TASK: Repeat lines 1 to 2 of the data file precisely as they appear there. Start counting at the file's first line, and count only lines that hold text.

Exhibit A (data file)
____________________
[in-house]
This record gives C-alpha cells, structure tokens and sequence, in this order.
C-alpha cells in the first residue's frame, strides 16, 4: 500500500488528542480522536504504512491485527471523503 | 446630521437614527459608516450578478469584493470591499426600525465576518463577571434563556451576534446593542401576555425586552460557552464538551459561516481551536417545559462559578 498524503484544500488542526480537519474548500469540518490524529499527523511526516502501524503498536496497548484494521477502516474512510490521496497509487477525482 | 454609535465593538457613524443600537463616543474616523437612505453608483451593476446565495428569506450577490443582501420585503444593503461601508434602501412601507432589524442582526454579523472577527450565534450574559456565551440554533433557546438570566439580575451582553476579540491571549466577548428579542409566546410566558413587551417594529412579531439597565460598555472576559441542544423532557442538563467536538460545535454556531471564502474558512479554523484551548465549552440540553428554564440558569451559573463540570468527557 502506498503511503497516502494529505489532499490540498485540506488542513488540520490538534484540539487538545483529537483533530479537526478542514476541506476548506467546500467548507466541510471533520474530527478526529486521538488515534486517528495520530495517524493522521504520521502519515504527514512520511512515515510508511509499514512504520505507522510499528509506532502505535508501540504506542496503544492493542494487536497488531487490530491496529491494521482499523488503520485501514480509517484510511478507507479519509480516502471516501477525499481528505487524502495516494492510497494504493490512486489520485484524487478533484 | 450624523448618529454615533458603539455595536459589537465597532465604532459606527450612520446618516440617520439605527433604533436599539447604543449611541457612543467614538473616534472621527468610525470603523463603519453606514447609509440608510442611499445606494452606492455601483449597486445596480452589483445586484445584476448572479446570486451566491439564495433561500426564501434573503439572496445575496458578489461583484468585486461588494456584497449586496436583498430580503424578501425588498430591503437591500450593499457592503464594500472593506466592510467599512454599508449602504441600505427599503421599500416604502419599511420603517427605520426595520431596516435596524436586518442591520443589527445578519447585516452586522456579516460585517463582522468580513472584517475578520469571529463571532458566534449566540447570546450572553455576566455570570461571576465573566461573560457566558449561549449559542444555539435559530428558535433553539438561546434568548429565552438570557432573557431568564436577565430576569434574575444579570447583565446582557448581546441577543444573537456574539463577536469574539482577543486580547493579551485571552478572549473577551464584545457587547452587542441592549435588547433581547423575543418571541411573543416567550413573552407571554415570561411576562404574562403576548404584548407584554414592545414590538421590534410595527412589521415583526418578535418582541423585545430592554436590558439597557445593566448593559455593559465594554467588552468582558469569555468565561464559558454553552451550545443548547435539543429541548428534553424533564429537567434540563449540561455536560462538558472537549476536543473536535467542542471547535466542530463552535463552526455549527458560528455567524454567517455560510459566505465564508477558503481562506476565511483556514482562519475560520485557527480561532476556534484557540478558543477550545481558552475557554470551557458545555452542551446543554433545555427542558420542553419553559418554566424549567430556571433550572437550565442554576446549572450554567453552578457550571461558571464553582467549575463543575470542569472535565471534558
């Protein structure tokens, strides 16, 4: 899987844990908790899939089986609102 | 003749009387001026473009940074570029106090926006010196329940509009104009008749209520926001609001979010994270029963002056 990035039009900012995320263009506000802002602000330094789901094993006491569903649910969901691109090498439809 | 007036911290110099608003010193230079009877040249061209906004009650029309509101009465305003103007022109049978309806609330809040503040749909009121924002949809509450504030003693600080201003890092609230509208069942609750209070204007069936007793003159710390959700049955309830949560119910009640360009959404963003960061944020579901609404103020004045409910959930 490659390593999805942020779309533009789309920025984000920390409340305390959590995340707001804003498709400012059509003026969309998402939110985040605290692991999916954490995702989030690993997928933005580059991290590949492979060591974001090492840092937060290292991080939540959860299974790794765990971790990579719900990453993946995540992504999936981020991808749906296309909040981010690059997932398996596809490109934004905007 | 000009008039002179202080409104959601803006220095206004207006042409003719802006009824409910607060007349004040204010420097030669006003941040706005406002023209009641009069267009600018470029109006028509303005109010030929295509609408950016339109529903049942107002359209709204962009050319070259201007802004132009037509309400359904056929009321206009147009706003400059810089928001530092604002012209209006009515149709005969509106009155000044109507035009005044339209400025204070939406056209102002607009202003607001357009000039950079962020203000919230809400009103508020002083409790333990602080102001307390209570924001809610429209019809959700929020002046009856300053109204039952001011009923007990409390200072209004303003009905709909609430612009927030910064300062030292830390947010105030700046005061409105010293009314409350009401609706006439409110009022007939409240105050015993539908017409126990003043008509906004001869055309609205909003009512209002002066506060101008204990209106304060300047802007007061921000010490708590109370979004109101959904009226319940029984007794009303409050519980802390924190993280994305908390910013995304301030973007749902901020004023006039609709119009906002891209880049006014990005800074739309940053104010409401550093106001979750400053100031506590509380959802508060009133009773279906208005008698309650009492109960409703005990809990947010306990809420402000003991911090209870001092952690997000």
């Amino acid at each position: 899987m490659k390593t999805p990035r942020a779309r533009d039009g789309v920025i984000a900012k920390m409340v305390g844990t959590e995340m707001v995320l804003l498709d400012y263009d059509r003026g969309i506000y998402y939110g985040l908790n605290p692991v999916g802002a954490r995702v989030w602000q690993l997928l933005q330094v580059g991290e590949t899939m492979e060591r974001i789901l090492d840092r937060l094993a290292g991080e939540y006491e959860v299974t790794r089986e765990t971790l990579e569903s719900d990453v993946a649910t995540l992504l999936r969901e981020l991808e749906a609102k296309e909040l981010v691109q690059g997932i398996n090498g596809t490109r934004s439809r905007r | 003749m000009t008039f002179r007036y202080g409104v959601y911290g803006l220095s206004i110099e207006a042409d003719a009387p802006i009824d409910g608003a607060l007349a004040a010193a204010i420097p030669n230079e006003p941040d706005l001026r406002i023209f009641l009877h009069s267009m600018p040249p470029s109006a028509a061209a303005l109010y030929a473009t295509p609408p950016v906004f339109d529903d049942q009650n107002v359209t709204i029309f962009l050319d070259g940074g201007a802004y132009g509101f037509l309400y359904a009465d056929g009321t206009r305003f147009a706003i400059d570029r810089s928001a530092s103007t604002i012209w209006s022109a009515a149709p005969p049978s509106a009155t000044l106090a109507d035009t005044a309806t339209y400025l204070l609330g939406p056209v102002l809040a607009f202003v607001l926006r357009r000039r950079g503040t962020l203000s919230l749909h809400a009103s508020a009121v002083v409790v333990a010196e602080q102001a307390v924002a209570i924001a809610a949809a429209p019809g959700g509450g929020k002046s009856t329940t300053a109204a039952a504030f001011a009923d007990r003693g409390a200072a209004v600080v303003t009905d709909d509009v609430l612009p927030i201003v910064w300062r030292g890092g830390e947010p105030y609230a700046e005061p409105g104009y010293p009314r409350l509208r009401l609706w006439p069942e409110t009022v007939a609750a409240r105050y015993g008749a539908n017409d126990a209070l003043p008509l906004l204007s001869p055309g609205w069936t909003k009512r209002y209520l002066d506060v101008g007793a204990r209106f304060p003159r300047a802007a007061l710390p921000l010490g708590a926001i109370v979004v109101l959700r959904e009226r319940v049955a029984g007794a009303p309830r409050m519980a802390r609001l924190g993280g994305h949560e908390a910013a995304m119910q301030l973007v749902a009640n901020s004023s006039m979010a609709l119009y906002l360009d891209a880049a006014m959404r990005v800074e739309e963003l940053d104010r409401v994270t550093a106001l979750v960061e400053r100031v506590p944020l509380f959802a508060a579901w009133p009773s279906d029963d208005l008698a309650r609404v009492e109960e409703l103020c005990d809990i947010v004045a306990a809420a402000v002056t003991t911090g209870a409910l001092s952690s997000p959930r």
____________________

[in-house]
This record gives C-alpha cells, structure tokens and sequence, in this order.